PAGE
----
I have written a bit about auto-immunity and PF on my website at http://www.jadepage.com/pf.htm
I hope this has given you some food for thought.

Re: PF and Fibromyalgia or CFS....?

Terri B. on 8/06/01 at hrmin (055608)

I have an auto-immune disease AND Plantar Fasciitis. I DO believe that the two are related. Even my Podiatrist believes this. He has done a lot of research on my disease and has several patients with Auto-immune Diseases. It would be nice if someone could/would do extensive research and figure out why, where, when etc . . . : ) I'll pray for 'healthy feet', for us all.

Re: PF and Fibromyalgia or CFS....?

nancy s. on 8/06/01 at 07:50 (055610)

dr. reynolds, i agree with you and have thought for a long time that a possible auto-immune reaction should be looked into more thoroughly and studied. i've had pf and other foot tendonitises, now have 'frozen shoulder' that started out as rotator-cuff tendonitis in one shoulder, and have the same tendonitis coming on in the other shoulder. ten years ago i had what was originally thought to be carpal tunnel syndrome, but the end -- and kind of puzzled -- diagnosis was tendonitis in both hands and arms. i was three months in splints, day and night. past and recent blood tests turn up no other condition.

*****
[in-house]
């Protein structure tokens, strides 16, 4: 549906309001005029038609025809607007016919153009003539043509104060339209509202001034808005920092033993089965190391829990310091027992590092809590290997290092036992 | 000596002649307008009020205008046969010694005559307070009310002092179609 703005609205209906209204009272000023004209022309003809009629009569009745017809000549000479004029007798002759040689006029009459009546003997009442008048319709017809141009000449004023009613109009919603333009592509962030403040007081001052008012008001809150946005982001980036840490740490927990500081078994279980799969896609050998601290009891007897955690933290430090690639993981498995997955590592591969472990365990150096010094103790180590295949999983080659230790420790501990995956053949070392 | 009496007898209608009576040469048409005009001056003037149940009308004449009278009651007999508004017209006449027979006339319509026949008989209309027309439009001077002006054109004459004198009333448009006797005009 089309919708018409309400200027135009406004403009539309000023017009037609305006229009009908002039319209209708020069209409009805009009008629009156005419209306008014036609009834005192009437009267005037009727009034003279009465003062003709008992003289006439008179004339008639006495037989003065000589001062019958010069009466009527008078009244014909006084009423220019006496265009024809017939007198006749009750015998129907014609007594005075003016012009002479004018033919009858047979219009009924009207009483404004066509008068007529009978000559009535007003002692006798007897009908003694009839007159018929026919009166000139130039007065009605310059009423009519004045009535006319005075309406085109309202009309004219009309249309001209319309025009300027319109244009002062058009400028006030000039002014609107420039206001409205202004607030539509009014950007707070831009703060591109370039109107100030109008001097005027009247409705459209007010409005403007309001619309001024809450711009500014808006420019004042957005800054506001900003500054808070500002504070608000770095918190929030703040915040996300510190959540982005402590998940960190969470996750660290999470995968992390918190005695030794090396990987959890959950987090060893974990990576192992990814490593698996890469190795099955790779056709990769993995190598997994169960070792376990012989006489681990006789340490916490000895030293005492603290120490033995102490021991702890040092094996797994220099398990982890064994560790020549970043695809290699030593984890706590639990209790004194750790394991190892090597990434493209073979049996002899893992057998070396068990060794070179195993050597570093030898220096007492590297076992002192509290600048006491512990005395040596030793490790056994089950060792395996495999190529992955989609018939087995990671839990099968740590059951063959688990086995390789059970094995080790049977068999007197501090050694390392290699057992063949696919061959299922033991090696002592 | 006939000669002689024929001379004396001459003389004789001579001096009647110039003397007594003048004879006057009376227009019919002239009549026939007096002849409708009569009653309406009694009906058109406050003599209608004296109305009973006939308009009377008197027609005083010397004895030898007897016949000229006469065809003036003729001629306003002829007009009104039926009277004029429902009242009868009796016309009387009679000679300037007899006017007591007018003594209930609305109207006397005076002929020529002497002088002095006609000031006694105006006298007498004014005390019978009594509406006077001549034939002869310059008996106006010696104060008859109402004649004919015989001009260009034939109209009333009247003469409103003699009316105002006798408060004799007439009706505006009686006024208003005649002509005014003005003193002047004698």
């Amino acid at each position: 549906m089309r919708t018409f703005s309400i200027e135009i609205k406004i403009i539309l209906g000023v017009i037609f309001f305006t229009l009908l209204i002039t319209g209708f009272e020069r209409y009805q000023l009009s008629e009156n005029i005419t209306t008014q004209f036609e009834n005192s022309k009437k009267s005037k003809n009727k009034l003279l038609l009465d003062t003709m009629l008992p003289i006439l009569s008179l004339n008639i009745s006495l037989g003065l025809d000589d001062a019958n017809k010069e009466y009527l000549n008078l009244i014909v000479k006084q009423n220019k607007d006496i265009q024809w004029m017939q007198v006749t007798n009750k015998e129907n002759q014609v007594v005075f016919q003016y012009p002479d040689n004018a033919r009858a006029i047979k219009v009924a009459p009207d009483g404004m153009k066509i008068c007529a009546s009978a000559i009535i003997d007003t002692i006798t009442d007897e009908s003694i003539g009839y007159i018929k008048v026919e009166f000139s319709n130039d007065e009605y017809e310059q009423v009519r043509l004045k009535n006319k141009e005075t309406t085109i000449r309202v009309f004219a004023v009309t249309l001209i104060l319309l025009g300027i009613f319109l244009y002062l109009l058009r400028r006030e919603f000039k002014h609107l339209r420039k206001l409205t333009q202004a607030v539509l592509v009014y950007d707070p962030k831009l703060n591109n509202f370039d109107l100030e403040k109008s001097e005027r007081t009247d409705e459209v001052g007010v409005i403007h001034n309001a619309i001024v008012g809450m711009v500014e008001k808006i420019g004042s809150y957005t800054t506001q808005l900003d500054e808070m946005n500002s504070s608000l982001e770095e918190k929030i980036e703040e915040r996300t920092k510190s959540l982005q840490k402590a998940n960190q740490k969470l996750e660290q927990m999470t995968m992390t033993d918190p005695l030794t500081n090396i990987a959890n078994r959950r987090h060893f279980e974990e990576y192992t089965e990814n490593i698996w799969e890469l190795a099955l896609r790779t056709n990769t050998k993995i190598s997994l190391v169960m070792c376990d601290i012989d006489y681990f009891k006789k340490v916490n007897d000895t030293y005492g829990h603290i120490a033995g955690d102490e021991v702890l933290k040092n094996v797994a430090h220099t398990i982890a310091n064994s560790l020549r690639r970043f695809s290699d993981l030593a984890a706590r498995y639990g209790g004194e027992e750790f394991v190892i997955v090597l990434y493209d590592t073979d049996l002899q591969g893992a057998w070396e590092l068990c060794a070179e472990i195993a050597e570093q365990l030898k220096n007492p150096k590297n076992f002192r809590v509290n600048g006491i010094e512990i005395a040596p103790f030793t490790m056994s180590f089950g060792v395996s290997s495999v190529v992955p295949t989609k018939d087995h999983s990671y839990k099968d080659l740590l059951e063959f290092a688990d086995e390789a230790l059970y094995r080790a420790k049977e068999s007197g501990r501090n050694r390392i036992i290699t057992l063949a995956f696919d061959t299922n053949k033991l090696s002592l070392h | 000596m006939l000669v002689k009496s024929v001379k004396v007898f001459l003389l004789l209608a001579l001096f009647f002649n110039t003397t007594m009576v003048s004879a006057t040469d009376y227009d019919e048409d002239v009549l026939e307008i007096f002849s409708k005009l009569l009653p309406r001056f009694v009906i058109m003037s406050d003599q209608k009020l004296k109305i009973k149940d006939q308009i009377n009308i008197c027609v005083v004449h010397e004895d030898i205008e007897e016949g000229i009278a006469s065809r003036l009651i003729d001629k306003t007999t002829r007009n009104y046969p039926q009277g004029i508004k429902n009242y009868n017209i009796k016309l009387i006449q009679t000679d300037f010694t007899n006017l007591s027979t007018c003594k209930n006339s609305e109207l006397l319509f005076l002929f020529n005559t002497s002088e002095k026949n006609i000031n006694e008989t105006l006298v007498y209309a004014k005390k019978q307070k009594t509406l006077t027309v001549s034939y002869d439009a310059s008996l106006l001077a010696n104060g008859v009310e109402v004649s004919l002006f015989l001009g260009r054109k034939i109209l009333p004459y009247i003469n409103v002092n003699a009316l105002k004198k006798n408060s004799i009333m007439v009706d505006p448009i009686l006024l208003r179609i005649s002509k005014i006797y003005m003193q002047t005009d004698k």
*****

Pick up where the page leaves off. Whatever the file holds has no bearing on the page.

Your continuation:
even here on heelspurs.com, how many posters are struggling with tendonitises or other inflammatory conditions elsewhere in their body? i've been here nearly two years and have seen _many_ posts from people with dual or multiple inflammations, sometimes simultaneously, sometimes not; often people casually mention that 'I had carpal tunnel three years ago' or 'i can't swim right now to help my pf because i have tendonitis in my elbow.'